2.2.2. Strong Binders

Molecular docking predicted that the strong binders, such as DAN and DOX, preferred to bind into the S1-OC site in their top ranking poses, wherein their bulky aromatic rings were able to fit into the larger cavity and are stabilized by π-stacking. In addition, neighboring residues, H169, T103, and R102 established multiple hydrogen bonds, significantly strengthening their affinity for the S1 site relative to the moderate and poor binders (Figure 3D,E). On the other hand, the strong binders, such as AMD and VPM, preferred the S2 site (Figure 3A), while TDZ was predicted to bind into S1-IC in its top-ranking conformation. The docking scores for those strong binders correlated well with (R2 = 0.80) the corresponding experimental Kd’s determined by ITC studies [9]. The common binding mode observed in the top ranking conformations of DAN, DOX, and TFP (Figure 3F) suggested that they might have similar electrostatic charge distributions and orientation of the steric bulk, which were in good agreement with the previously published quantum mechanics data calculated using minimal basis sets without any polarizable functions [8]. We also compared the charge distributions of the optimized structures of the predicted S1 pocket binding drugs DAN, TDZ and TFP (strong binders) with DTZ (moderate binder) calculated using polarized basis sets, which is discussed later. A good overlap of top ranking conformations and charge distributions of DAN, TDZ, and TFP adds strength to the prediction that the S1-OC is the most preferred pocket for known highly toxic pharmaceutical compounds.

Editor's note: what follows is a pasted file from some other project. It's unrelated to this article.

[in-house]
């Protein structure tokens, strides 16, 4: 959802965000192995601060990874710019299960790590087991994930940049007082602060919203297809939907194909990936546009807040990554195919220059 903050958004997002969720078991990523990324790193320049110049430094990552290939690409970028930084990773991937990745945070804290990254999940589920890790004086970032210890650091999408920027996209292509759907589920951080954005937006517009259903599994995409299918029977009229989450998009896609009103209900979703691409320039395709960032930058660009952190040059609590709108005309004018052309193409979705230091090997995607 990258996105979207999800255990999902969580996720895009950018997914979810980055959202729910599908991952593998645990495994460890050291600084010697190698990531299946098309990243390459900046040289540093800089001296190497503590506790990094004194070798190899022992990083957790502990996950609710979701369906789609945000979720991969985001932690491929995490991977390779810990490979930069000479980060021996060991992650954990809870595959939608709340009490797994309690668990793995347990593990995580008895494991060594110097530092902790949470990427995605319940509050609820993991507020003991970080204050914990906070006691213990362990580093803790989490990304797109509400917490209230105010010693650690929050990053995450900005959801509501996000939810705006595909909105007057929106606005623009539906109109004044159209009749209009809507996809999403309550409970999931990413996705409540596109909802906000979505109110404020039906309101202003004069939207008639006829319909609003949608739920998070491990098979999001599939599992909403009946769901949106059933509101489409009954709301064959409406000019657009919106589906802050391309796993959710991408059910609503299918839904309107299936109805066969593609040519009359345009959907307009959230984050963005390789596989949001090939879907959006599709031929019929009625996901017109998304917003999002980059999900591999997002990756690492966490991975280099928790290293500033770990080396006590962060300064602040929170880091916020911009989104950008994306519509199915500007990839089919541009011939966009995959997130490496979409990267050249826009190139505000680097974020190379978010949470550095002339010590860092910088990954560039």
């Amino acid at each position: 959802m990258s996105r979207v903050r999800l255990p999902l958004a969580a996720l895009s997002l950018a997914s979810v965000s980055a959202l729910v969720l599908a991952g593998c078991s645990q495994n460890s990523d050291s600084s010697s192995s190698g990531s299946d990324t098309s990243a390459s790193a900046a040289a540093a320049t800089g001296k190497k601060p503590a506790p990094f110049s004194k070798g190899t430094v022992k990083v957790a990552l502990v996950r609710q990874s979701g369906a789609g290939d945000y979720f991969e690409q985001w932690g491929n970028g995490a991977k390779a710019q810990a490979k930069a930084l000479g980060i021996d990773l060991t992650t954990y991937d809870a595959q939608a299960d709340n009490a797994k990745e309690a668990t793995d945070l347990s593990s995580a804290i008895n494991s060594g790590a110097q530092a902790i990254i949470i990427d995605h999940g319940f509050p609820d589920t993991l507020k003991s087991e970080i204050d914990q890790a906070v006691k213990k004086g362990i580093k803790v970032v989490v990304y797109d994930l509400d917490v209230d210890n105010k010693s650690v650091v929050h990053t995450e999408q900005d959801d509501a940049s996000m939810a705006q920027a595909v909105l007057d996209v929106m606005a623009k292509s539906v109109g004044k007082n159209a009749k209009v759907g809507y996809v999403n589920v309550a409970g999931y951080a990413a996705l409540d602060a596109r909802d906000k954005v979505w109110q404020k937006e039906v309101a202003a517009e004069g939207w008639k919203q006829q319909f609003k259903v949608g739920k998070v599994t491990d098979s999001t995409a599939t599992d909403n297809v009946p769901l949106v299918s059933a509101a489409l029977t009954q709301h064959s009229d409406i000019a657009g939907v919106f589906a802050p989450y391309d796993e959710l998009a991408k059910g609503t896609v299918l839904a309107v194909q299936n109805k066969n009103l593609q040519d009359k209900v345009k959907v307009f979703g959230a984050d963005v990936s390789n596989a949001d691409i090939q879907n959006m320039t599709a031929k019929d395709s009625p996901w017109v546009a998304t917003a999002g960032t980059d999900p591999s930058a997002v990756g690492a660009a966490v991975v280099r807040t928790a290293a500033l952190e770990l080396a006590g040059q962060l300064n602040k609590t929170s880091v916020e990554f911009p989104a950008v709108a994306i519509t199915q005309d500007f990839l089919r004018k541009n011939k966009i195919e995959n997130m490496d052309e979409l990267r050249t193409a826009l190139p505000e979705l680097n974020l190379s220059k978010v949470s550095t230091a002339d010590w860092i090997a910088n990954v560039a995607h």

2.2.3. Moderate Binders

The moderate binders AMT, DTZ, NTP, and PMT were predicted to preferentially bind into S1-IC with a nice overlap of their aromatic rings in their top-ranking poses (Figure 3B). This is also supported by the fact that these molecules have very similar experimentally determined Kd values [9]. Visualization of docked results highlighted that the S1-IC pocket was more preferred by these compounds than the S1-OC due to their smaller aromatic ring sizes, compared to the bigger rings possessed by strong binders like DAN and DOX. Moreover, these molecules had fewer functional groups and were not suited to bind into polar S1-OC cavity. DTZ was unique among the moderate binders in that its benzyl ring occupied the S1-IC site and the thiazepine moiety occupied the S1-OC (Figure 3E), indicating that when two loosely connected aromatic rings are present, one of them goes into the S1-IC and the excess bulk is pushed into the bigger S1-OC cavity. Among such two ring systems, the one with polar functional groups tend to go into the polar S1-OC cavity, thus providing better opportunities for stabilization via H-bonded interactions. This hypothesis is supported by the fact that the thiazepine moiety of DTZ was predicted to form multiple hydrogen bonds with I146, Q226 and T173, while the other moderate binders like AMT, NTP, and PMT showed no hydrogen bonding. The placement of the thiazepine moiety in S1-OC resembled the common binding mode observed in strong binders, but, unlike DOX, DAN, and TFP, the DTZ it did not exclusively utilize the S1-OC, explaining its ability to achieve affinity in the range of strong binders like DAN and DOX. Other moderate binders, IMP and NTP, were also predicted to occupy the S1-IC, while AMT and PMT preferred either S2-DI or S2-DIII sites (Figure 3B). The reduced toxic side effects by these molecules suggest that stabilizing the S2 sites does not affect the biological function of CASQ as strongly as stabilizing the S1-OC by DAN and DOX.